Wine lovers in Western civilization have the Church in Europe (and the Roman Empire and the Holy Roman Empire–which was neither holy nor Roman ) to thank for the large-scale production, the prevalence and the excellence of wine!

Why? 

Because liturgy involving wine for communion was central to Christian religious practice. Wine was ingested as the saving holy blood of Christ (and bread as the holy body of Christ), usually each and every day. The sacraments of Communion served as saving grace afforded to the Church.

As Roman Empire became officially a Christian Empire (circa 313 CE) many vineyards had to be planted, properly cultivated, and harvested. Grapes had to be made into a lot of to support the daily practice of communion throughout the Empire.

Communion served as wine was the norm among Christians world-wide until recently–in the era of pasteurization. To keep juice from grapes in a state were they would not ferment meant it had to be sufficiently boiled so the natural yeast would die.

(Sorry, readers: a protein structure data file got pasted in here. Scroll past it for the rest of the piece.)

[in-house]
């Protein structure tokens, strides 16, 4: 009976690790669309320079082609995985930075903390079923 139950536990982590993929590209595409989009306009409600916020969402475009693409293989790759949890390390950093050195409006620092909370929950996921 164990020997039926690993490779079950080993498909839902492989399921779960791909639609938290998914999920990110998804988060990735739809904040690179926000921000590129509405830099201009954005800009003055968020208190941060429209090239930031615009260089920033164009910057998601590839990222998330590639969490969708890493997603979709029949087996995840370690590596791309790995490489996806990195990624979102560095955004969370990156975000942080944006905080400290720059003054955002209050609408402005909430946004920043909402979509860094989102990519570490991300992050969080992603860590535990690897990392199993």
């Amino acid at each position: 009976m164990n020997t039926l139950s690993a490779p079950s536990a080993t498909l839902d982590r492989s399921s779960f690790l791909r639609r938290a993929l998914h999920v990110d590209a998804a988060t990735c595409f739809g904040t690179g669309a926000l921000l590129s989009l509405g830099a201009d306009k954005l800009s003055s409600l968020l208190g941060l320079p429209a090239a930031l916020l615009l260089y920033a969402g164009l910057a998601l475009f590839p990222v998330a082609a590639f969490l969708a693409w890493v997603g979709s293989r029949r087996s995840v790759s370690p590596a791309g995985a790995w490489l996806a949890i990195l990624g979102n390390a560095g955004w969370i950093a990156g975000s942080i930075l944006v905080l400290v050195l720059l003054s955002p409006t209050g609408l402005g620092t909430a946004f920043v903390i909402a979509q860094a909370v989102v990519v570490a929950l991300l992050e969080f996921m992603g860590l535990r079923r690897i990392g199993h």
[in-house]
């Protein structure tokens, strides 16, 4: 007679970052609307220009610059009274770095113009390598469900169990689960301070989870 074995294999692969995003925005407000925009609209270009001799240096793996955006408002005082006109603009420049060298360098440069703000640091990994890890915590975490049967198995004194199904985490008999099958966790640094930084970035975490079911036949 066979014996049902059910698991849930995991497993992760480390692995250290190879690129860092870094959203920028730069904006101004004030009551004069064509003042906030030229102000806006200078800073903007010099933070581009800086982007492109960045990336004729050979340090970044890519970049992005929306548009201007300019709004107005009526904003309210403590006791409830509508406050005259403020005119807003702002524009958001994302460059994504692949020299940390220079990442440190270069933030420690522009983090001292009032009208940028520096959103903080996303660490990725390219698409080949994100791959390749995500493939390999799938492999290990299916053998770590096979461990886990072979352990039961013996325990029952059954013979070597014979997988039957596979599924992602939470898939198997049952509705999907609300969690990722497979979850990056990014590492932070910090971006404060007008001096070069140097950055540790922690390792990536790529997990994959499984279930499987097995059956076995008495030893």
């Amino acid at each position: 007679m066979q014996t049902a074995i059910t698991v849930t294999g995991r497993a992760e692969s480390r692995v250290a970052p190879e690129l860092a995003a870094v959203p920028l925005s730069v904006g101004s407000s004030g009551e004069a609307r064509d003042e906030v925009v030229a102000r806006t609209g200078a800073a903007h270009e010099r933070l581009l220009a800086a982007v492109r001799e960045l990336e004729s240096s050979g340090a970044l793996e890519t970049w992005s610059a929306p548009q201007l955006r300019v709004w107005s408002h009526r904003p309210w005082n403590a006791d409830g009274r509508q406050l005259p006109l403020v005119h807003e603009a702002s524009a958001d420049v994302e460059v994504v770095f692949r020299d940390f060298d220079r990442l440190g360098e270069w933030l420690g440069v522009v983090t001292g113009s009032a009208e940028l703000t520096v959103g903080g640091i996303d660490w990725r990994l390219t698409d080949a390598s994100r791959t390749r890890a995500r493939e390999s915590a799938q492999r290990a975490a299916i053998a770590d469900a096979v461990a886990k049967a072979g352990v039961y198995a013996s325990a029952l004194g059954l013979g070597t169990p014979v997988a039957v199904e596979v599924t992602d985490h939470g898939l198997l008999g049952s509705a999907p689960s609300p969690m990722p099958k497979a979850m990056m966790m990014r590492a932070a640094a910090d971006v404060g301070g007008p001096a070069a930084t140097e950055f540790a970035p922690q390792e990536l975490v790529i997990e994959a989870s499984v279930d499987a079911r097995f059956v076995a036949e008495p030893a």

Vehemently opposed to alcohol, Thomas Bramwell Welch, a physician, dentist, and Methodist pastor from Vineyard, New Jersey, figured out the process in 1869 with Concord grapes. Most churches did not accept the switch as proper and stayed with wine.

The juice later became more popular during Victorian era because of prominent values of abstinence. A shift then began in the U.S. that made grape juice the main communion beverage (at least among certain Protestants sects).

Several hundred vineyards operating in Europe today can trace their history to monastic origins.

In the 9th-15th centuries almost 1,000 monasteries dotted Europe. They were centers of education, stability, and technical innovation. Monks and nuns could read and write–this was quite uncommon then.